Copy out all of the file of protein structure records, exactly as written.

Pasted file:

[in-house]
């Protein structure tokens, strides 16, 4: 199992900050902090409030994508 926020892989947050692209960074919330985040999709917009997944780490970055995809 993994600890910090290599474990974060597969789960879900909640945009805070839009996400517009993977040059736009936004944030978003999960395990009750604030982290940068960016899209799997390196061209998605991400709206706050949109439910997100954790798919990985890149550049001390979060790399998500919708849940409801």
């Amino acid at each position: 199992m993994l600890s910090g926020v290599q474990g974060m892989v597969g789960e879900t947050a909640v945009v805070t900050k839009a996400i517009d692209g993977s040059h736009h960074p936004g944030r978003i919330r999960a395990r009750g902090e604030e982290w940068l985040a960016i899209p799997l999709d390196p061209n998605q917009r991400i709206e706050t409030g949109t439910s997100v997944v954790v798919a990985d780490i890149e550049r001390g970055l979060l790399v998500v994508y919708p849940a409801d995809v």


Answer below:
[in-house]
């Protein structure tokens, strides 16, 4: 199992900050902090409030994508 926020892989947050692209960074919330985040999709917009997944780490970055995809 993994600890910090290599474990974060597969789960879900909640945009805070839009996400517009993977040059736009936004944030978003999960395990009750604030982290940068960016899209799997390196061209998605991400709206706050949109439910997100954790798919990985890149550049001390979060790399998500919708849940409801």
């Amino acid at each position: 199992m993994l600890s910090g926020v290599q474990g974060m892989v597969g789960e879900t947050a909640v945009v805070t900050k839009a996400i517009d692209g993977s040059h736009h960074p936004g944030r978003i919330r999960a395990r009750g902090e604030e982290w940068l985040a960016i899209p799997l999709d390196p061209n998605q917009r991400i709206e706050t409030g949109t439910s997100v997944v954790v798919a990985d780490i890149e550049r001390g970055l979060l790399v998500v994508y919708p849940a409801d995809v």